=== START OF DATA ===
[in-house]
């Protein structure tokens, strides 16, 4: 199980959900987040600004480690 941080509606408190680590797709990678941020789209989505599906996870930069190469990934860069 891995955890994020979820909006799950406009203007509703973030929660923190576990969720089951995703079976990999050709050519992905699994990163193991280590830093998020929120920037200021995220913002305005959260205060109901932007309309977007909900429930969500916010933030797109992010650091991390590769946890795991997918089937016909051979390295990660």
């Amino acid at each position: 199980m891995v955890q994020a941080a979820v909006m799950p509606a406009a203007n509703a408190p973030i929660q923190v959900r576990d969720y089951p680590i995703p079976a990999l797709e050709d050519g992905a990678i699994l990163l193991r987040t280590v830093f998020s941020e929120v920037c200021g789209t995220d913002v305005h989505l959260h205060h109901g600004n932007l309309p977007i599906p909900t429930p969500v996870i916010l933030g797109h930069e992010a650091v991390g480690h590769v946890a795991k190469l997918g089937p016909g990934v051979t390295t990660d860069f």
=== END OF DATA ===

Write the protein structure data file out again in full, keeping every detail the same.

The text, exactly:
[in-house]
């Protein structure tokens, strides 16, 4: 199980959900987040600004480690 941080509606408190680590797709990678941020789209989505599906996870930069190469990934860069 891995955890994020979820909006799950406009203007509703973030929660923190576990969720089951995703079976990999050709050519992905699994990163193991280590830093998020929120920037200021995220913002305005959260205060109901932007309309977007909900429930969500916010933030797109992010650091991390590769946890795991997918089937016909051979390295990660």
């Amino acid at each position: 199980m891995v955890q994020a941080a979820v909006m799950p509606a406009a203007n509703a408190p973030i929660q923190v959900r576990d969720y089951p680590i995703p079976a990999l797709e050709d050519g992905a990678i699994l990163l193991r987040t280590v830093f998020s941020e929120v920037c200021g789209t995220d913002v305005h989505l959260h205060h109901g600004n932007l309309p977007i599906p909900t429930p969500v996870i916010l933030g797109h930069e992010a650091v991390g480690h590769v946890a795991k190469l997918g089937p016909g990934v051979t390295t990660d860069f």